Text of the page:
The ‘next Klusener’ will not be appearing in the World Cup. For a fifth bowler, he was always too liable to be expensive with the ball. Nevertheless, South Africa may long for him when chasing eight-an-over: Morkel can exploit the batting powerplay like few others, most notably when looting Australia for 40* (off 18) and 40 (off 22) in two match-winning innings down under in 2009.
Afghanistan’s skipper will rue the change in the format from 2007: if 16 teams were permitted as they were then, he would be appearing in the World Cup. An off-spinning all-rounder who also has a first-class hundred to his name, Nabi is a useful cricketer who, with 13 wickets at 10 in the World Twenty20 qualifiers last year, did more than anyone to secure Afghanistan’s place in that tournament.
Yes, yes, we know why he won’t be playing, and that is right. But there’s no denying the sight of Amir’s mastery of the left-arm craft would have added to the tournament. Facing him under lights is not a prospect any opener would relish.
The notion of a fit Jones may seem ridiculous, but his performances in the Carribbean Twenty20 competition, including claiming 4-10 in four overs, served as a reminder of his reverse swing mastery of ’05, as well as his oft-ignored subtleties. Still capable of touching 90mph, could he yet play for England again, if used in a manner akin to Australia’s Shaun Tait?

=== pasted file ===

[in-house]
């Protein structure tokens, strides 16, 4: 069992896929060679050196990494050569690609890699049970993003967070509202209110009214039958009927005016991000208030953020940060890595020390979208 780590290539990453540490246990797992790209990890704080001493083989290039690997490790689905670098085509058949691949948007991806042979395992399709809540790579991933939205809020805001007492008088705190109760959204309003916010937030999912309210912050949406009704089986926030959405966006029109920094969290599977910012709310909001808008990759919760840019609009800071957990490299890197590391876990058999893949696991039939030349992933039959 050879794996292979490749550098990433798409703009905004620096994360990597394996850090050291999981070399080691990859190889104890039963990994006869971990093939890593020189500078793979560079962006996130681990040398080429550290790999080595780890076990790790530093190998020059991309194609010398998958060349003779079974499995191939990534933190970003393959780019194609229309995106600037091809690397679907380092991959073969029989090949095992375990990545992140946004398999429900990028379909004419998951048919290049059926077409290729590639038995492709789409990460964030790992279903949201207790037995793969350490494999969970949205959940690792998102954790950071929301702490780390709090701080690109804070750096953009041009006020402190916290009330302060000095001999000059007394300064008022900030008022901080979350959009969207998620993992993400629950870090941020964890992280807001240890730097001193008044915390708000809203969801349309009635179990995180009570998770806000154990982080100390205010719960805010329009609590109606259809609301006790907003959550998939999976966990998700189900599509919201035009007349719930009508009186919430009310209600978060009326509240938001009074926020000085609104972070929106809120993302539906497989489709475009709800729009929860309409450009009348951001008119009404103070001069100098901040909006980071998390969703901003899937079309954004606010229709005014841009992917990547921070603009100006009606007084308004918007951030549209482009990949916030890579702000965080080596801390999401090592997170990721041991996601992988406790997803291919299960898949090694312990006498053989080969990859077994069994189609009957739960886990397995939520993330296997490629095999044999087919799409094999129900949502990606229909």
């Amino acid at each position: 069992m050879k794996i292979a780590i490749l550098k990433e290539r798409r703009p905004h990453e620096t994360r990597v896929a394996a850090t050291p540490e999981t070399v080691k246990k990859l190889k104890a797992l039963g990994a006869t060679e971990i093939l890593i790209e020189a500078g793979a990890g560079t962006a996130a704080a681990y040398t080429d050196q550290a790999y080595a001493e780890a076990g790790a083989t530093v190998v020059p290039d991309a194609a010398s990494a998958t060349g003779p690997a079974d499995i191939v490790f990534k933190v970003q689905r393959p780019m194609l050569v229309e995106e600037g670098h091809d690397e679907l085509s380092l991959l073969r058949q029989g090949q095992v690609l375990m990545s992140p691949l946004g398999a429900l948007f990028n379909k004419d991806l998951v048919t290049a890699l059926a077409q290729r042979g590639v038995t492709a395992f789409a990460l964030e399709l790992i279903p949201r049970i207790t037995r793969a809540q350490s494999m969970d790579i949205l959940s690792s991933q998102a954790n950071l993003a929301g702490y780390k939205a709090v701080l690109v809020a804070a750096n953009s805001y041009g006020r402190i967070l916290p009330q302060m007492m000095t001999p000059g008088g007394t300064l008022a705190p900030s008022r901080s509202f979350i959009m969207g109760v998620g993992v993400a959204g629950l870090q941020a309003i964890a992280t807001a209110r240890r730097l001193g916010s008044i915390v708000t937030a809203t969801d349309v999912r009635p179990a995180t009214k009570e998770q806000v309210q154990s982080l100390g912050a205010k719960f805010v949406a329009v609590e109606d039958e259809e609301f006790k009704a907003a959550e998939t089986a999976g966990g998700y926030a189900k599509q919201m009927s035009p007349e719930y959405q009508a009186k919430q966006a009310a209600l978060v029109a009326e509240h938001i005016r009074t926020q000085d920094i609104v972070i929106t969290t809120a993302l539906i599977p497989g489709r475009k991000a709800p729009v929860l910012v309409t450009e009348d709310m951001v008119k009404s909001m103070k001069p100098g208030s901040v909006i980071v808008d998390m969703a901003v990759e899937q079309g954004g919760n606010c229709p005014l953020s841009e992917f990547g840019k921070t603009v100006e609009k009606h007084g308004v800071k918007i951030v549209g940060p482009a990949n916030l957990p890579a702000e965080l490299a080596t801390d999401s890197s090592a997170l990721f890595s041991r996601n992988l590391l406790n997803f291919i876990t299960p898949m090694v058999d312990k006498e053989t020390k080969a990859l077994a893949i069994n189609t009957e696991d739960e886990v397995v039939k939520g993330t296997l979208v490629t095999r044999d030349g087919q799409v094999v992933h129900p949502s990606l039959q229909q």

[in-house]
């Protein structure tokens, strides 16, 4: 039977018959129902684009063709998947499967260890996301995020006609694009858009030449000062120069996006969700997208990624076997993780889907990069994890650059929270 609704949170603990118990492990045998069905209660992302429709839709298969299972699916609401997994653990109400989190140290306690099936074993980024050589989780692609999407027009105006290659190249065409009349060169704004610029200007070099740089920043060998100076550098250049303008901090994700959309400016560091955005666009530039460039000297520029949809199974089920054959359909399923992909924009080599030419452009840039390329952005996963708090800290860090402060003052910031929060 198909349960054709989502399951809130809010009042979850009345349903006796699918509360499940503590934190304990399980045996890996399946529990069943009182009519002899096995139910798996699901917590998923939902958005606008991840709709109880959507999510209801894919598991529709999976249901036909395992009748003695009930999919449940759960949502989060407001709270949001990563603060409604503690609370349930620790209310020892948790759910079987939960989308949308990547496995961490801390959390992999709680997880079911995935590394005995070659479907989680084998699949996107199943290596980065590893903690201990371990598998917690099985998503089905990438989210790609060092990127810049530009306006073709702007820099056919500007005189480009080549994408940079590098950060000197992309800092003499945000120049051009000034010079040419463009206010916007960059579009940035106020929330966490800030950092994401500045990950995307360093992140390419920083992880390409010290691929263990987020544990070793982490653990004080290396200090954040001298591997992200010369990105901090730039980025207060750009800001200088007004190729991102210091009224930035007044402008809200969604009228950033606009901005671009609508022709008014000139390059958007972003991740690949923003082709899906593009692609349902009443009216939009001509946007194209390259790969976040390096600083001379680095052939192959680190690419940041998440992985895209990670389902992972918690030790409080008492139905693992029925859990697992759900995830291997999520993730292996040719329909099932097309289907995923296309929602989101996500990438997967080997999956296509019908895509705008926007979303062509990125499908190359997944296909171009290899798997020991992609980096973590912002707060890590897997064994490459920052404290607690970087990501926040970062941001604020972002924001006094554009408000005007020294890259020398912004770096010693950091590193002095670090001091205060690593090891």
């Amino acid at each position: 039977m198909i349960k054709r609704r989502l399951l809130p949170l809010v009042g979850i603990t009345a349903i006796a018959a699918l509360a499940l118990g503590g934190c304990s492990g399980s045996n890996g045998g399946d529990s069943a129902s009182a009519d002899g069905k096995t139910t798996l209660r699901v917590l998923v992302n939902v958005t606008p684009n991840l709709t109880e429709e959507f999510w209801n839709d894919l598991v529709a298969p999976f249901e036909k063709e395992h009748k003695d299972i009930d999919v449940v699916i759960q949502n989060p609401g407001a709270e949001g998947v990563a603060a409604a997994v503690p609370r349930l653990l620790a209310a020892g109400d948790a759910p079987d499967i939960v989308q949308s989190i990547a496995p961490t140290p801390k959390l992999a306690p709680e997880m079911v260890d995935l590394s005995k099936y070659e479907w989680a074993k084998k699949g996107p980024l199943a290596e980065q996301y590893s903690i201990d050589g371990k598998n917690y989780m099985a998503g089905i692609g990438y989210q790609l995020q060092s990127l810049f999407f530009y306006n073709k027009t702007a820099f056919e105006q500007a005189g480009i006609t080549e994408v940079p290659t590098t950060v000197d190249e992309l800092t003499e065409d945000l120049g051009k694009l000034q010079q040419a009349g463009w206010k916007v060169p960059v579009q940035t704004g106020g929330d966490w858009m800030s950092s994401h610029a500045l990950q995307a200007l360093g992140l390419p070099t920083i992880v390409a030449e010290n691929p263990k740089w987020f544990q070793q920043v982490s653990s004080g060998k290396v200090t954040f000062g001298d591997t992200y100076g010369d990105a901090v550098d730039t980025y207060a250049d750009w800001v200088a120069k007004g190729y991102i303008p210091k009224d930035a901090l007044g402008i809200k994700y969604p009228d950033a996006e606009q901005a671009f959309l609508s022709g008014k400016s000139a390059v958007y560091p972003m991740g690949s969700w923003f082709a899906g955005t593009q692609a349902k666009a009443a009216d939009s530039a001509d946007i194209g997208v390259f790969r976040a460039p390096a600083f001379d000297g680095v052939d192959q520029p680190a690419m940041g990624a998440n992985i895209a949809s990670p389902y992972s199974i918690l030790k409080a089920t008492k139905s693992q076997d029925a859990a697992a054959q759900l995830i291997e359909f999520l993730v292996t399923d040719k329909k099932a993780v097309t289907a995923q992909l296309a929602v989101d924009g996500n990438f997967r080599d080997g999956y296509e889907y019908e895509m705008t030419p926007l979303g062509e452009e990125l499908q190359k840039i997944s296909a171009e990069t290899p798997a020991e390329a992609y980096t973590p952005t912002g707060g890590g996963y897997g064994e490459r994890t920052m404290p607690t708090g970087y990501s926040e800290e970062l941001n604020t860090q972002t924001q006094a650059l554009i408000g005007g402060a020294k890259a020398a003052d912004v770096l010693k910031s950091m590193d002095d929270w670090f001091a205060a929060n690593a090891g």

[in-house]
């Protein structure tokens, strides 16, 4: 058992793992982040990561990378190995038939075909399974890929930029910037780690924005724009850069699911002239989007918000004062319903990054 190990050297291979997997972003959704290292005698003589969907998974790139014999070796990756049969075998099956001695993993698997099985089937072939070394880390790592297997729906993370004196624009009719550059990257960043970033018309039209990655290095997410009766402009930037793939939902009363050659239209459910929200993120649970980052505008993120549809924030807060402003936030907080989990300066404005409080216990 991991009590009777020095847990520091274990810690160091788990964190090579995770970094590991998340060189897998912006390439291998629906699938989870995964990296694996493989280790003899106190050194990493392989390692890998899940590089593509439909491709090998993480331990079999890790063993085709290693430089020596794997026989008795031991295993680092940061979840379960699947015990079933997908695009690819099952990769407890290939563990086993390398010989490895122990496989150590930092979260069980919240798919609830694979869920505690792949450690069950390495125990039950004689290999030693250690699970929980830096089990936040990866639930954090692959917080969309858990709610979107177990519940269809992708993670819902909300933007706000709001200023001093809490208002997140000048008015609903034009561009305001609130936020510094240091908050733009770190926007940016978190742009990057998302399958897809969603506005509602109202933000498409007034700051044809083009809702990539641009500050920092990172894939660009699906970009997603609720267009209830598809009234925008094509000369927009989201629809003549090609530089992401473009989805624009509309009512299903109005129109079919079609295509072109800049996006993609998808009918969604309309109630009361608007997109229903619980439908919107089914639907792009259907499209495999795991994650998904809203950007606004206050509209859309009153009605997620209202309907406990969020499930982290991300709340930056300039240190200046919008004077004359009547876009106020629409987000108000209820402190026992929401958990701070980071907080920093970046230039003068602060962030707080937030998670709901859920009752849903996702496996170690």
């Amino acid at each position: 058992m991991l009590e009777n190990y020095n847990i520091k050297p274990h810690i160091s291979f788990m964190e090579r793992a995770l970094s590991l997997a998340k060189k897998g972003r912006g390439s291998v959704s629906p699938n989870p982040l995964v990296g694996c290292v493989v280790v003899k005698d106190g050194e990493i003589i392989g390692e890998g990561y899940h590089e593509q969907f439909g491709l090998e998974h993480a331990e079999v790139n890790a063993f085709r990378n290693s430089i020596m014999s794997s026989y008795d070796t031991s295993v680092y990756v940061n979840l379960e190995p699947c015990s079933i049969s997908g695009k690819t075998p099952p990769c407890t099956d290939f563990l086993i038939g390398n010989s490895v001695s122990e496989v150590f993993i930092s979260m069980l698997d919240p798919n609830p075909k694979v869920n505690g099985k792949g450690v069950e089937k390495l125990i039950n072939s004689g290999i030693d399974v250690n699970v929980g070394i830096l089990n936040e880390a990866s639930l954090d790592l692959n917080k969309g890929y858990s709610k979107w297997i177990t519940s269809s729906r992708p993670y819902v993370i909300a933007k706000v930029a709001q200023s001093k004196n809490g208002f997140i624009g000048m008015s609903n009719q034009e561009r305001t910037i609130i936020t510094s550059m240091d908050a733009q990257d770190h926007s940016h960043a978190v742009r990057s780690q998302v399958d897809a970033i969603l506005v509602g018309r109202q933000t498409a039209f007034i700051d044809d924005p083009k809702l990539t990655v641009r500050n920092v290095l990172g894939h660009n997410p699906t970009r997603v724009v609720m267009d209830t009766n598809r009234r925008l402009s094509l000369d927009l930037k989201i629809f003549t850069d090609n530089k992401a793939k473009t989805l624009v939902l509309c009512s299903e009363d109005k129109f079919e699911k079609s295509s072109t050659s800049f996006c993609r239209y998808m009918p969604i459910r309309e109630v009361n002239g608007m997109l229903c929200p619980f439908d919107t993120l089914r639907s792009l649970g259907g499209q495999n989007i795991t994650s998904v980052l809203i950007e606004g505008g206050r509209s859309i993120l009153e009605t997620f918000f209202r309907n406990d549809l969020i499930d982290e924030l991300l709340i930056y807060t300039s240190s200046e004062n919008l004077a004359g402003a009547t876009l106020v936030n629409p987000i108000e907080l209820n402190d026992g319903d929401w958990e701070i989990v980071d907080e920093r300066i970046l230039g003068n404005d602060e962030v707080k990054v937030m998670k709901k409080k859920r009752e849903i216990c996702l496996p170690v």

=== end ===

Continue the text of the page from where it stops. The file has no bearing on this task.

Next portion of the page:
A slight cheat of a selection in that he’s retired, but what a shame it is. His last series – nine wickets at 21 against Australia last year – suggested Bond still possessed a genuine threat at international level. With express pace and canny use of bouncers, yorkers, cutters and slower balls alike Bond, even at 35, would have provided New Zealand’s attack with the cutting edge they are conspicuously lacking.
The Year of the Rat
Corpus Christi Auditorium
Thurs – Sat 7pm
“I respect you hugely”: this is not what most women expect to hear when proposing casual sex. The free spirited Sonia Brandwell is accordingly unimpressed with George Orwell’s blushing response to her offer of a no-strings-attached tussle in the bedroom.
Writing his second dystopian classic, Nineteen Eighty Four, and slowly dying from TB, George Orwell attempts a last shot at love inviting his friend Sonia Brownell to visit him on the remote Scottish island where he lives. As the two discuss life, literature and love we get a sense that Sonia could be the seductive antidote to Orwell’s lonely, and very English, self-restraint.
Nick Davies plays George Orwell perfect awkwardness. We watch him nervously fumbling around the stage and sitting wedged in a small armchair, dwarfed by protruding limbs. Davies’s performance captures Orwell’s childlike anticipation and simple desire to love and we cannot help but feel a motherly affection for this vulnerable figure – we not only want him to get laid we want him to be loved.